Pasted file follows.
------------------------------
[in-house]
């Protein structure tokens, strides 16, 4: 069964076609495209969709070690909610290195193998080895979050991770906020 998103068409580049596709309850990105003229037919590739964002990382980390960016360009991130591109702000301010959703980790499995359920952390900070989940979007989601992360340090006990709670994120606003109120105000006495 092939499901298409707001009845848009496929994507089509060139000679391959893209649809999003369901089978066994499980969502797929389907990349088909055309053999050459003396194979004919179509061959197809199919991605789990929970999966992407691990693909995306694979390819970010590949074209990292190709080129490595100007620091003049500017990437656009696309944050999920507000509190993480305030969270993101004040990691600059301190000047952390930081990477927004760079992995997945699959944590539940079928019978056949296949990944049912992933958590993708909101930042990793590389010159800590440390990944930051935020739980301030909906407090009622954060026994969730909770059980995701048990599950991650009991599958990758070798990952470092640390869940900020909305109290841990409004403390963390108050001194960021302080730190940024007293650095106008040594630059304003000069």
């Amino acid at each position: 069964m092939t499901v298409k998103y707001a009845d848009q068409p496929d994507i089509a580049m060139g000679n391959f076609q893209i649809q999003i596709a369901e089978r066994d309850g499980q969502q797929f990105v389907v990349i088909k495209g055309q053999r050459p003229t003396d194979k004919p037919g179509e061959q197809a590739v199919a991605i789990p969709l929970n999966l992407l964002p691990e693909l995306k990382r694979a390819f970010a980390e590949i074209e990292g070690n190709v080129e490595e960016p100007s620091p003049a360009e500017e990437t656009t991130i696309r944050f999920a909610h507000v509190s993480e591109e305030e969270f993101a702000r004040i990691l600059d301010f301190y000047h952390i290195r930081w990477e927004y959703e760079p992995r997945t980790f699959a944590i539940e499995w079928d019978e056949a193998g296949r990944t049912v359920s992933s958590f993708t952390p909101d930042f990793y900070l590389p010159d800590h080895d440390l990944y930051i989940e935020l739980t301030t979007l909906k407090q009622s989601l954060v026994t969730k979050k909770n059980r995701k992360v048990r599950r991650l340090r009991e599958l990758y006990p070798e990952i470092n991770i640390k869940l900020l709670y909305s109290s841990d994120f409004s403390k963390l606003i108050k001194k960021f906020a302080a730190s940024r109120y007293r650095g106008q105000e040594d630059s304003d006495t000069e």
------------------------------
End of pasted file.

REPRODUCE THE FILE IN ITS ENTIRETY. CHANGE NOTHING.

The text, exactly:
[in-house]
């Protein structure tokens, strides 16, 4: 069964076609495209969709070690909610290195193998080895979050991770906020 998103068409580049596709309850990105003229037919590739964002990382980390960016360009991130591109702000301010959703980790499995359920952390900070989940979007989601992360340090006990709670994120606003109120105000006495 092939499901298409707001009845848009496929994507089509060139000679391959893209649809999003369901089978066994499980969502797929389907990349088909055309053999050459003396194979004919179509061959197809199919991605789990929970999966992407691990693909995306694979390819970010590949074209990292190709080129490595100007620091003049500017990437656009696309944050999920507000509190993480305030969270993101004040990691600059301190000047952390930081990477927004760079992995997945699959944590539940079928019978056949296949990944049912992933958590993708909101930042990793590389010159800590440390990944930051935020739980301030909906407090009622954060026994969730909770059980995701048990599950991650009991599958990758070798990952470092640390869940900020909305109290841990409004403390963390108050001194960021302080730190940024007293650095106008040594630059304003000069």
């Amino acid at each position: 069964m092939t499901v298409k998103y707001a009845d848009q068409p496929d994507i089509a580049m060139g000679n391959f076609q893209i649809q999003i596709a369901e089978r066994d309850g499980q969502q797929f990105v389907v990349i088909k495209g055309q053999r050459p003229t003396d194979k004919p037919g179509e061959q197809a590739v199919a991605i789990p969709l929970n999966l992407l964002p691990e693909l995306k990382r694979a390819f970010a980390e590949i074209e990292g070690n190709v080129e490595e960016p100007s620091p003049a360009e500017e990437t656009t991130i696309r944050f999920a909610h507000v509190s993480e591109e305030e969270f993101a702000r004040i990691l600059d301010f301190y000047h952390i290195r930081w990477e927004y959703e760079p992995r997945t980790f699959a944590i539940e499995w079928d019978e056949a193998g296949r990944t049912v359920s992933s958590f993708t952390p909101d930042f990793y900070l590389p010159d800590h080895d440390l990944y930051i989940e935020l739980t301030t979007l909906k407090q009622s989601l954060v026994t969730k979050k909770n059980r995701k992360v048990r599950r991650l340090r009991e599958l990758y006990p070798e990952i470092n991770i640390k869940l900020l709670y909305s109290s841990d994120f409004s403390k963390l606003i108050k001194k960021f906020a302080a730190s940024r109120y007293r650095g106008q105000e040594d630059s304003d006495t000069e």